‘The Ravens’ – Kass Morgan and Danielle Paige


The first in what promises to be an exciting series, exploring witches in the modern era and chucking in a strong dose of college-based life too.

Vivi has always felt different. Used to moving regularly she is fed up of living with her mother and her fascination with tarot cards and predicting the future. Vivi is set to go to college where she can finally be who she wants to be. But what if the things her mother talks about aren’t complete nonsense?

Vivi arrives at her new college and immediately feels out of her depth. Yet she ends up invited to a party at the most exclusive sorority group…and is invited to join them. The girls are known across campus for their poise and strong bond…but what if there were more to this?

What Vivi quickly learns is that the group she has joined are witches. They have power the likes of which you can only imagine-and, of course, Vivi has strength she was unaware of. She has to come to terms with the responsibility this new power brings, and with learning her mother isn’t quite what she thought.

During a tense time it’s clear that someone is desperate to get their hands on a powerful talisman. They’ll stop at nothing to get it, and the girls are all at risk unless they can trust themselves to do the right thing.

Thanks to NetGalley for providing me with an ARC of this, and I think this sets up for an intriguing series.

‘The Graveyard Book’ – Neil Gaiman


The Graveyard Book opens by plunging us into the horror surrounding a young toddler. His family are murdered by a sinister man known only as Jack, but he is saved by his curiosity because earlier in the night he escaped his cot and made his way outside and to the graveyard at the top of the hill near his house. Marked from the very start as a rather unusual character, our young toddler is saved by the Owenses…who just happen to be dead.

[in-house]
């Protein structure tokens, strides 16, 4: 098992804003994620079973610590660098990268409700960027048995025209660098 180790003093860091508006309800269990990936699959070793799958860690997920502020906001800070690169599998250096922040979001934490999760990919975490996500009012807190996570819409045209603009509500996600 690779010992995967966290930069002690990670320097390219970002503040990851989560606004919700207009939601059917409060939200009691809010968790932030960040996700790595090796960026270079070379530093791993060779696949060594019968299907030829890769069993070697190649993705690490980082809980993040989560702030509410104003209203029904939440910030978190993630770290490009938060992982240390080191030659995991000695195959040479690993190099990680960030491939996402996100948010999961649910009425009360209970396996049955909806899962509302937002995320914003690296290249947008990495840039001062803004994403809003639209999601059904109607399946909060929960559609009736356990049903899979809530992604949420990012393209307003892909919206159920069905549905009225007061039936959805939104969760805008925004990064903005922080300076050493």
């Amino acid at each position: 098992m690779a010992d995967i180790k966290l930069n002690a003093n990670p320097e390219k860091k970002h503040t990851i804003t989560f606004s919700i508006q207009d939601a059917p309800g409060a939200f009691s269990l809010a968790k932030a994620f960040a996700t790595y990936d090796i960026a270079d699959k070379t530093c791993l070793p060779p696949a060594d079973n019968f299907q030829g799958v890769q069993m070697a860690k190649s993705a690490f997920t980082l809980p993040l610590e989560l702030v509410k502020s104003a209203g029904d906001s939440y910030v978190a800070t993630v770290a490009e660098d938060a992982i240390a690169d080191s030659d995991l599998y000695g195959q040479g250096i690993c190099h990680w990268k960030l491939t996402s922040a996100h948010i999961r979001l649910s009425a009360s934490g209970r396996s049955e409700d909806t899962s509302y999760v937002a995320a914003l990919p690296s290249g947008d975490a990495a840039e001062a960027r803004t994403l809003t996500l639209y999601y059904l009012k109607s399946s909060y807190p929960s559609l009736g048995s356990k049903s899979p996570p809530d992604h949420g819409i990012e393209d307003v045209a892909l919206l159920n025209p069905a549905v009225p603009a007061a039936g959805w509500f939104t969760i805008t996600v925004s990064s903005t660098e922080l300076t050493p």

From his unlikely beginning our young toddler – Nobody Owens – is granted the right to live in the graveyard and to learn their ways. He is very much alive, but is given these magical skills to enable him to escape detection. His guardian, Silas, protects him and ensures someone is always available to look after him.

We watch Bod grow. He makes a tentative friendship, examines the world around him and is privy to many of the mysteries surrounding the dead. His curiosity develops as he learns about the world around him – and all too soon he shows a dangerous (yet very understandable) desire to learn how to navigate the land of the living.

Going to school causes problems. Bod can’t help but draw attention to himself, and so we watch the noose tighten as those who started by trying to kill him return and attempt to finish their task.

There was a wistful tone to this as we know Bod has to live his life, but his life with the dead was so positive it felt awful that he had to make this step.

‘Kingdom of the Wicked’ – Kerri Maniscalco


From the moment Emilia and her twin sister, Vittoria, are introduced to us at eight years old we know the amulets they wear are significant. These are girls whose family are part of a hidden group, witches who work in secret and who are well-versed in prophecies. However, no matter what knowledge they have they could not be prepared for what transpires here.